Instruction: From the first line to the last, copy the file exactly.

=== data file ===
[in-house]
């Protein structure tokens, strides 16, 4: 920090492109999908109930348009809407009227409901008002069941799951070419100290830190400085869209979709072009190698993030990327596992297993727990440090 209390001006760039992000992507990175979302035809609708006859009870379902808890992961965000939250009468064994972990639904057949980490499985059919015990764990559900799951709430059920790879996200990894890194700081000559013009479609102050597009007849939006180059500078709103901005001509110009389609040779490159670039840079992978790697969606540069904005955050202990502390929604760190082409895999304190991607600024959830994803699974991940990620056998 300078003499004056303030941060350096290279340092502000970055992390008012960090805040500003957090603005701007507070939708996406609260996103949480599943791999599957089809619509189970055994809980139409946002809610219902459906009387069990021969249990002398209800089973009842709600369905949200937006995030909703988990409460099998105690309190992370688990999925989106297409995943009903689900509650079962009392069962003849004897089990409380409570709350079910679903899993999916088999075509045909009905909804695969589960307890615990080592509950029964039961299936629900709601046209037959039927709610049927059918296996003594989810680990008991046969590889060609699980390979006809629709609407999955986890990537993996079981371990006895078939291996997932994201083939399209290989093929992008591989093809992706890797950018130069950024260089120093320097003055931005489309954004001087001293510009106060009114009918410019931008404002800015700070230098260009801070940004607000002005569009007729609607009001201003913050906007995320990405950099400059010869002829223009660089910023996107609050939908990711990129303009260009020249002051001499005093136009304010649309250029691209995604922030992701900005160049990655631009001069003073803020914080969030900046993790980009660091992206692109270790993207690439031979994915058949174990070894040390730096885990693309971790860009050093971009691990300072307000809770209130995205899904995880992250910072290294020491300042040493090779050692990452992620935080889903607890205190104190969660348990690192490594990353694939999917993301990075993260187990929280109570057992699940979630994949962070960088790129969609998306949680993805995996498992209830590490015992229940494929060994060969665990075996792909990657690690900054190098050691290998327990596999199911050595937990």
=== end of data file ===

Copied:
[in-house]
């Protein structure tokens, strides 16, 4: 920090492109999908109930348009809407009227409901008002069941799951070419100290830190400085869209979709072009190698993030990327596992297993727990440090 209390001006760039992000992507990175979302035809609708006859009870379902808890992961965000939250009468064994972990639904057949980490499985059919015990764990559900799951709430059920790879996200990894890194700081000559013009479609102050597009007849939006180059500078709103901005001509110009389609040779490159670039840079992978790697969606540069904005955050202990502390929604760190082409895999304190991607600024959830994803699974991940990620056998 300078003499004056303030941060350096290279340092502000970055992390008012960090805040500003957090603005701007507070939708996406609260996103949480599943791999599957089809619509189970055994809980139409946002809610219902459906009387069990021969249990002398209800089973009842709600369905949200937006995030909703988990409460099998105690309190992370688990999925989106297409995943009903689900509650079962009392069962003849004897089990409380409570709350079910679903899993999916088999075509045909009905909804695969589960307890615990080592509950029964039961299936629900709601046209037959039927709610049927059918296996003594989810680990008991046969590889060609699980390979006809629709609407999955986890990537993996079981371990006895078939291996997932994201083939399209290989093929992008591989093809992706890797950018130069950024260089120093320097003055931005489309954004001087001293510009106060009114009918410019931008404002800015700070230098260009801070940004607000002005569009007729609607009001201003913050906007995320990405950099400059010869002829223009660089910023996107609050939908990711990129303009260009020249002051001499005093136009304010649309250029691209995604922030992701900005160049990655631009001069003073803020914080969030900046993790980009660091992206692109270790993207690439031979994915058949174990070894040390730096885990693309971790860009050093971009691990300072307000809770209130995205899904995880992250910072290294020491300042040493090779050692990452992620935080889903607890205190104190969660348990690192490594990353694939999917993301990075993260187990929280109570057992699940979630994949962070960088790129969609998306949680993805995996498992209830590490015992229940494929060994060969665990075996792909990657690690900054190098050691290998327990596999199911050595937990």